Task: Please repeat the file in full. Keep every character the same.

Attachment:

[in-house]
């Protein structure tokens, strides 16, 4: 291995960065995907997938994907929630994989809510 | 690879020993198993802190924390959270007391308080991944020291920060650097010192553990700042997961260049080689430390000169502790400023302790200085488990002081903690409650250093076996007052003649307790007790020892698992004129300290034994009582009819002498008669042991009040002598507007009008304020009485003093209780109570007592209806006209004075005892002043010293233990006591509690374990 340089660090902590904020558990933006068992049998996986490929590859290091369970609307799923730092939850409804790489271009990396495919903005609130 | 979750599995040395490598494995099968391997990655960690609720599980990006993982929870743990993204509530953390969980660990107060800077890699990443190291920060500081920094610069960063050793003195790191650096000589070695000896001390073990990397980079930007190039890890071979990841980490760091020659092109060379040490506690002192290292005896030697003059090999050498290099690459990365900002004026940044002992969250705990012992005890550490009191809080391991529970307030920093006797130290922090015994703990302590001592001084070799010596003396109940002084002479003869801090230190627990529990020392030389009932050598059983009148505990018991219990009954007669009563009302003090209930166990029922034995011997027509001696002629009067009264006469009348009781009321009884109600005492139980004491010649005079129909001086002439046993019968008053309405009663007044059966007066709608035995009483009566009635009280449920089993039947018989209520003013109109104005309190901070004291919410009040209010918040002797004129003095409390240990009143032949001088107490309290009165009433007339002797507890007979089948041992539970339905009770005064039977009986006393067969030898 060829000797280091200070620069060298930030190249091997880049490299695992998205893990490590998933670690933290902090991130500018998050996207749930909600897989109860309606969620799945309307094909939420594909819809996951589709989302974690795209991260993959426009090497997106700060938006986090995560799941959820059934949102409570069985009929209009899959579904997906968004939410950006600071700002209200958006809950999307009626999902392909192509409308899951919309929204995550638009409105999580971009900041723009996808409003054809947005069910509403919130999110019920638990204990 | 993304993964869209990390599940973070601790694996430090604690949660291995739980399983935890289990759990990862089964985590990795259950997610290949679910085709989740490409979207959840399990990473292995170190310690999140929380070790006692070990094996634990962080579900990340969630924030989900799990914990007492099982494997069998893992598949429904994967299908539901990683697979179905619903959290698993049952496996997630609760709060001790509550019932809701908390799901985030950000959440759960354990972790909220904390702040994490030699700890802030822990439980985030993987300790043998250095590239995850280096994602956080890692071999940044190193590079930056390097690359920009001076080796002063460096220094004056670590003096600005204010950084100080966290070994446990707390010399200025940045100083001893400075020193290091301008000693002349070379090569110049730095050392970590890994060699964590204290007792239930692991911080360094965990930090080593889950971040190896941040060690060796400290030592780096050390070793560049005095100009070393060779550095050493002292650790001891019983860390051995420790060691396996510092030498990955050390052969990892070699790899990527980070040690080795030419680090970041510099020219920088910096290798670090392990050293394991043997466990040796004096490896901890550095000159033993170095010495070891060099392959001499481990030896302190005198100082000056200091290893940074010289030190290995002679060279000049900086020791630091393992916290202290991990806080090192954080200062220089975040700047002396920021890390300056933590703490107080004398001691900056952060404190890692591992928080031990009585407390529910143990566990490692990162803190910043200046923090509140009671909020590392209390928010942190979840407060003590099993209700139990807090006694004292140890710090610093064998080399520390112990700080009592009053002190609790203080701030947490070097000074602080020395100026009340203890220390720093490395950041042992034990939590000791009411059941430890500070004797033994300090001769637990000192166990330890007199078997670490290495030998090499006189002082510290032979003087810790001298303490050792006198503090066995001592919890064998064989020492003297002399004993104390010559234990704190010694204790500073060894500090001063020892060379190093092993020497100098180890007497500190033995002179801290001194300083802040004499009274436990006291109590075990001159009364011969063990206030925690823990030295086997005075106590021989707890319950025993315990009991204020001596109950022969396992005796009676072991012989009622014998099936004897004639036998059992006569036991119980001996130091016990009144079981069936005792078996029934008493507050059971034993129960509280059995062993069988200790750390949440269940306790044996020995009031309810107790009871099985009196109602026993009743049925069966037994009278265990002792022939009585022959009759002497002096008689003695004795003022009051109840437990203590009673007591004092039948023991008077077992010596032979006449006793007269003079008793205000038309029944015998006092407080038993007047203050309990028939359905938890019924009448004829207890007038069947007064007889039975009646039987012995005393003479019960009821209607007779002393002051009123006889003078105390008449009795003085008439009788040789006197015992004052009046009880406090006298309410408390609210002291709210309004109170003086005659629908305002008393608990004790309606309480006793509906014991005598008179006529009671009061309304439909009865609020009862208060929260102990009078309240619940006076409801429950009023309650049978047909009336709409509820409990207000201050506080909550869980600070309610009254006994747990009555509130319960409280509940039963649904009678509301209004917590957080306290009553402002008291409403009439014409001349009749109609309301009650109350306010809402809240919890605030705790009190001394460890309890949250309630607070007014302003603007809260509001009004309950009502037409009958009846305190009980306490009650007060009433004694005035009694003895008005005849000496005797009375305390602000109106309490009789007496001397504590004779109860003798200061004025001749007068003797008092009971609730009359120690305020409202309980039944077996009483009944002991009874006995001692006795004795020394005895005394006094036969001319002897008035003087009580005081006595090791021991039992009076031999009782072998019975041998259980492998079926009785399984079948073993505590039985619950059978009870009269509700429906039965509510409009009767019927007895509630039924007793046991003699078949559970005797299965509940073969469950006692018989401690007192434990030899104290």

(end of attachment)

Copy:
[in-house]
């Protein structure tokens, strides 16, 4: 291995960065995907997938994907929630994989809510 | 690879020993198993802190924390959270007391308080991944020291920060650097010192553990700042997961260049080689430390000169502790400023302790200085488990002081903690409650250093076996007052003649307790007790020892698992004129300290034994009582009819002498008669042991009040002598507007009008304020009485003093209780109570007592209806006209004075005892002043010293233990006591509690374990 340089660090902590904020558990933006068992049998996986490929590859290091369970609307799923730092939850409804790489271009990396495919903005609130 | 979750599995040395490598494995099968391997990655960690609720599980990006993982929870743990993204509530953390969980660990107060800077890699990443190291920060500081920094610069960063050793003195790191650096000589070695000896001390073990990397980079930007190039890890071979990841980490760091020659092109060379040490506690002192290292005896030697003059090999050498290099690459990365900002004026940044002992969250705990012992005890550490009191809080391991529970307030920093006797130290922090015994703990302590001592001084070799010596003396109940002084002479003869801090230190627990529990020392030389009932050598059983009148505990018991219990009954007669009563009302003090209930166990029922034995011997027509001696002629009067009264006469009348009781009321009884109600005492139980004491010649005079129909001086002439046993019968008053309405009663007044059966007066709608035995009483009566009635009280449920089993039947018989209520003013109109104005309190901070004291919410009040209010918040002797004129003095409390240990009143032949001088107490309290009165009433007339002797507890007979089948041992539970339905009770005064039977009986006393067969030898 060829000797280091200070620069060298930030190249091997880049490299695992998205893990490590998933670690933290902090991130500018998050996207749930909600897989109860309606969620799945309307094909939420594909819809996951589709989302974690795209991260993959426009090497997106700060938006986090995560799941959820059934949102409570069985009929209009899959579904997906968004939410950006600071700002209200958006809950999307009626999902392909192509409308899951919309929204995550638009409105999580971009900041723009996808409003054809947005069910509403919130999110019920638990204990 | 993304993964869209990390599940973070601790694996430090604690949660291995739980399983935890289990759990990862089964985590990795259950997610290949679910085709989740490409979207959840399990990473292995170190310690999140929380070790006692070990094996634990962080579900990340969630924030989900799990914990007492099982494997069998893992598949429904994967299908539901990683697979179905619903959290698993049952496996997630609760709060001790509550019932809701908390799901985030950000959440759960354990972790909220904390702040994490030699700890802030822990439980985030993987300790043998250095590239995850280096994602956080890692071999940044190193590079930056390097690359920009001076080796002063460096220094004056670590003096600005204010950084100080966290070994446990707390010399200025940045100083001893400075020193290091301008000693002349070379090569110049730095050392970590890994060699964590204290007792239930692991911080360094965990930090080593889950971040190896941040060690060796400290030592780096050390070793560049005095100009070393060779550095050493002292650790001891019983860390051995420790060691396996510092030498990955050390052969990892070699790899990527980070040690080795030419680090970041510099020219920088910096290798670090392990050293394991043997466990040796004096490896901890550095000159033993170095010495070891060099392959001499481990030896302190005198100082000056200091290893940074010289030190290995002679060279000049900086020791630091393992916290202290991990806080090192954080200062220089975040700047002396920021890390300056933590703490107080004398001691900056952060404190890692591992928080031990009585407390529910143990566990490692990162803190910043200046923090509140009671909020590392209390928010942190979840407060003590099993209700139990807090006694004292140890710090610093064998080399520390112990700080009592009053002190609790203080701030947490070097000074602080020395100026009340203890220390720093490395950041042992034990939590000791009411059941430890500070004797033994300090001769637990000192166990330890007199078997670490290495030998090499006189002082510290032979003087810790001298303490050792006198503090066995001592919890064998064989020492003297002399004993104390010559234990704190010694204790500073060894500090001063020892060379190093092993020497100098180890007497500190033995002179801290001194300083802040004499009274436990006291109590075990001159009364011969063990206030925690823990030295086997005075106590021989707890319950025993315990009991204020001596109950022969396992005796009676072991012989009622014998099936004897004639036998059992006569036991119980001996130091016990009144079981069936005792078996029934008493507050059971034993129960509280059995062993069988200790750390949440269940306790044996020995009031309810107790009871099985009196109602026993009743049925069966037994009278265990002792022939009585022959009759002497002096008689003695004795003022009051109840437990203590009673007591004092039948023991008077077992010596032979006449006793007269003079008793205000038309029944015998006092407080038993007047203050309990028939359905938890019924009448004829207890007038069947007064007889039975009646039987012995005393003479019960009821209607007779002393002051009123006889003078105390008449009795003085008439009788040789006197015992004052009046009880406090006298309410408390609210002291709210309004109170003086005659629908305002008393608990004790309606309480006793509906014991005598008179006529009671009061309304439909009865609020009862208060929260102990009078309240619940006076409801429950009023309650049978047909009336709409509820409990207000201050506080909550869980600070309610009254006994747990009555509130319960409280509940039963649904009678509301209004917590957080306290009553402002008291409403009439014409001349009749109609309301009650109350306010809402809240919890605030705790009190001394460890309890949250309630607070007014302003603007809260509001009004309950009502037409009958009846305190009980306490009650007060009433004694005035009694003895008005005849000496005797009375305390602000109106309490009789007496001397504590004779109860003798200061004025001749007068003797008092009971609730009359120690305020409202309980039944077996009483009944002991009874006995001692006795004795020394005895005394006094036969001319002897008035003087009580005081006595090791021991039992009076031999009782072998019975041998259980492998079926009785399984079948073993505590039985619950059978009870009269509700429906039965509510409009009767019927007895509630039924007793046991003699078949559970005797299965509940073969469950006692018989401690007192434990030899104290």